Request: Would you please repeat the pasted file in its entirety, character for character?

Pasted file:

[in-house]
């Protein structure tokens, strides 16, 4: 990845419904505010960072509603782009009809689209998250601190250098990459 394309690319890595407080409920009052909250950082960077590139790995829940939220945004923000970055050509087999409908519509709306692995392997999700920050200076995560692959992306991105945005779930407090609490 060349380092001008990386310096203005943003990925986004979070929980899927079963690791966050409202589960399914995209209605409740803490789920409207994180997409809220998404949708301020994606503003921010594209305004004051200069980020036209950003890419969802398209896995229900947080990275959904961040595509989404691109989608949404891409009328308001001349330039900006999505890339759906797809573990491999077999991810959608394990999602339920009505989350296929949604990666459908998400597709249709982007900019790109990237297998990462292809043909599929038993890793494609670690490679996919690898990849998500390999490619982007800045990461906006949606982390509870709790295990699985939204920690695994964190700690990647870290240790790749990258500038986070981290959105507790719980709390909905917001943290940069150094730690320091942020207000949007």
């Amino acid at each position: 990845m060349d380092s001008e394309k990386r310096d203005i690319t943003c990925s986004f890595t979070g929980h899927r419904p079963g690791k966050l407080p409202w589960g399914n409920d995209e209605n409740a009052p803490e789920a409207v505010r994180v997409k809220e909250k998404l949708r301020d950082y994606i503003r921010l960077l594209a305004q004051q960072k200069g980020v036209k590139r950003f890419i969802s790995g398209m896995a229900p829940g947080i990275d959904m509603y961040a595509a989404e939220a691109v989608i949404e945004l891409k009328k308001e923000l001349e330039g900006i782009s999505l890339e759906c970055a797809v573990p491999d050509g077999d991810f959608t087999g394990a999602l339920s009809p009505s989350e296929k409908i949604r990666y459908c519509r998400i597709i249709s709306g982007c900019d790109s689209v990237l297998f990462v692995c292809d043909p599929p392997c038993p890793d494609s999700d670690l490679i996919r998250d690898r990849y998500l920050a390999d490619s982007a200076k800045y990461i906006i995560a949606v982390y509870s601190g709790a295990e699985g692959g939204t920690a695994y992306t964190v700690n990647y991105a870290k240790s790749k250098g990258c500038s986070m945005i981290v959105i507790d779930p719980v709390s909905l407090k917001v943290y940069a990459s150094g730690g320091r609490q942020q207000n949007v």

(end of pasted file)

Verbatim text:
[in-house]
């Protein structure tokens, strides 16, 4: 990845419904505010960072509603782009009809689209998250601190250098990459 394309690319890595407080409920009052909250950082960077590139790995829940939220945004923000970055050509087999409908519509709306692995392997999700920050200076995560692959992306991105945005779930407090609490 060349380092001008990386310096203005943003990925986004979070929980899927079963690791966050409202589960399914995209209605409740803490789920409207994180997409809220998404949708301020994606503003921010594209305004004051200069980020036209950003890419969802398209896995229900947080990275959904961040595509989404691109989608949404891409009328308001001349330039900006999505890339759906797809573990491999077999991810959608394990999602339920009505989350296929949604990666459908998400597709249709982007900019790109990237297998990462292809043909599929038993890793494609670690490679996919690898990849998500390999490619982007800045990461906006949606982390509870709790295990699985939204920690695994964190700690990647870290240790790749990258500038986070981290959105507790719980709390909905917001943290940069150094730690320091942020207000949007």
């Amino acid at each position: 990845m060349d380092s001008e394309k990386r310096d203005i690319t943003c990925s986004f890595t979070g929980h899927r419904p079963g690791k966050l407080p409202w589960g399914n409920d995209e209605n409740a009052p803490e789920a409207v505010r994180v997409k809220e909250k998404l949708r301020d950082y994606i503003r921010l960077l594209a305004q004051q960072k200069g980020v036209k590139r950003f890419i969802s790995g398209m896995a229900p829940g947080i990275d959904m509603y961040a595509a989404e939220a691109v989608i949404e945004l891409k009328k308001e923000l001349e330039g900006i782009s999505l890339e759906c970055a797809v573990p491999d050509g077999d991810f959608t087999g394990a999602l339920s009809p009505s989350e296929k409908i949604r990666y459908c519509r998400i597709i249709s709306g982007c900019d790109s689209v990237l297998f990462v692995c292809d043909p599929p392997c038993p890793d494609s999700d670690l490679i996919r998250d690898r990849y998500l920050a390999d490619s982007a200076k800045y990461i906006i995560a949606v982390y509870s601190g709790a295990e699985g692959g939204t920690a695994y992306t964190v700690n990647y991105a870290k240790s790749k250098g990258c500038s986070m945005i981290v959105i507790d779930p719980v709390s909905l407090k917001v943290y940069a990459s150094g730690g320091r609490q942020q207000n949007v």